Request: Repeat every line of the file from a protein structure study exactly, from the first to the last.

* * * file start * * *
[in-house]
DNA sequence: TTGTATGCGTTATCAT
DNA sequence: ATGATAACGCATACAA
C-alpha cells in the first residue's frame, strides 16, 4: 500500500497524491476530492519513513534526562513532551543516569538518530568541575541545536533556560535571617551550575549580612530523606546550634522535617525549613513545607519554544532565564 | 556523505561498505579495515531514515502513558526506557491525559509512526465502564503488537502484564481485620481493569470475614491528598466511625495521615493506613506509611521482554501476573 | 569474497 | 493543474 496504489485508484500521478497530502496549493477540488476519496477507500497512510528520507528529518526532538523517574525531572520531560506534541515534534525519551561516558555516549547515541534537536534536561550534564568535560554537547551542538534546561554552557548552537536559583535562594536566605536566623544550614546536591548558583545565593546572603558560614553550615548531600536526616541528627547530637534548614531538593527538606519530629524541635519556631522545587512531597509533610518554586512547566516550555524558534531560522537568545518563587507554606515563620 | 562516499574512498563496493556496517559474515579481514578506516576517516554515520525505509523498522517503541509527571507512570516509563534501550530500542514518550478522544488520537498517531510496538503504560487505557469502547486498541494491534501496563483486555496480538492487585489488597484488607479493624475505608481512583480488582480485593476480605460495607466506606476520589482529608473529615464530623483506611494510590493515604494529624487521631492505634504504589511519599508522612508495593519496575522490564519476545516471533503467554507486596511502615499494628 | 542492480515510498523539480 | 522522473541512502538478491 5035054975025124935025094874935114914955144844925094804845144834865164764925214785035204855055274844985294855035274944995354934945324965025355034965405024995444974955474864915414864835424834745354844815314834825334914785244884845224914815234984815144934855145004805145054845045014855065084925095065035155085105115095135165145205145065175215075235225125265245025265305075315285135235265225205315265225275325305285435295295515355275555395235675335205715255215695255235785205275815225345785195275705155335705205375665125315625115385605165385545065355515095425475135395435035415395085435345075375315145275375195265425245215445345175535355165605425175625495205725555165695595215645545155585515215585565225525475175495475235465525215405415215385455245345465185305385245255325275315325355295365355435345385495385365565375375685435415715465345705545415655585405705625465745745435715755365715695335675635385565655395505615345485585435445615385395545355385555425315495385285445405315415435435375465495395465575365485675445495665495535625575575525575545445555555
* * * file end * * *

[in-house]
DNA sequence: TTGTATGCGTTATCAT
DNA sequence: ATGATAACGCATACAA
C-alpha cells in the first residue's frame, strides 16, 4: 500500500497524491476530492519513513534526562513532551543516569538518530568541575541545536533556560535571617551550575549580612530523606546550634522535617525549613513545607519554544532565564 | 556523505561498505579495515531514515502513558526506557491525559509512526465502564503488537502484564481485620481493569470475614491528598466511625495521615493506613506509611521482554501476573 | 569474497 | 493543474 496504489485508484500521478497530502496549493477540488476519496477507500497512510528520507528529518526532538523517574525531572520531560506534541515534534525519551561516558555516549547515541534537536534536561550534564568535560554537547551542538534546561554552557548552537536559583535562594536566605536566623544550614546536591548558583545565593546572603558560614553550615548531600536526616541528627547530637534548614531538593527538606519530629524541635519556631522545587512531597509533610518554586512547566516550555524558534531560522537568545518563587507554606515563620 | 562516499574512498563496493556496517559474515579481514578506516576517516554515520525505509523498522517503541509527571507512570516509563534501550530500542514518550478522544488520537498517531510496538503504560487505557469502547486498541494491534501496563483486555496480538492487585489488597484488607479493624475505608481512583480488582480485593476480605460495607466506606476520589482529608473529615464530623483506611494510590493515604494529624487521631492505634504504589511519599508522612508495593519496575522490564519476545516471533503467554507486596511502615499494628 | 542492480515510498523539480 | 522522473541512502538478491 5035054975025124935025094874935114914955144844925094804845144834865164764925214785035204855055274844985294855035274944995354934945324965025355034965405024995444974955474864915414864835424834745354844815314834825334914785244884845224914815234984815144934855145004805145054845045014855065084925095065035155085105115095135165145205145065175215075235225125265245025265305075315285135235265225205315265225275325305285435295295515355275555395235675335205715255215695255235785205275815225345785195275705155335705205375665125315625115385605165385545065355515095425475135395435035415395085435345075375315145275375195265425245215445345175535355165605425175625495205725555165695595215645545155585515215585565225525475175495475235465525215405415215385455245345465185305385245255325275315325355295365355435345385495385365565375375685435415715465345705545415655585405705625465745745435715755365715695335675635385565655395505615345485585435445615385395545355385555425315495385285445405315415435435375465495395465575365485675445495665495535625575575525575545445555555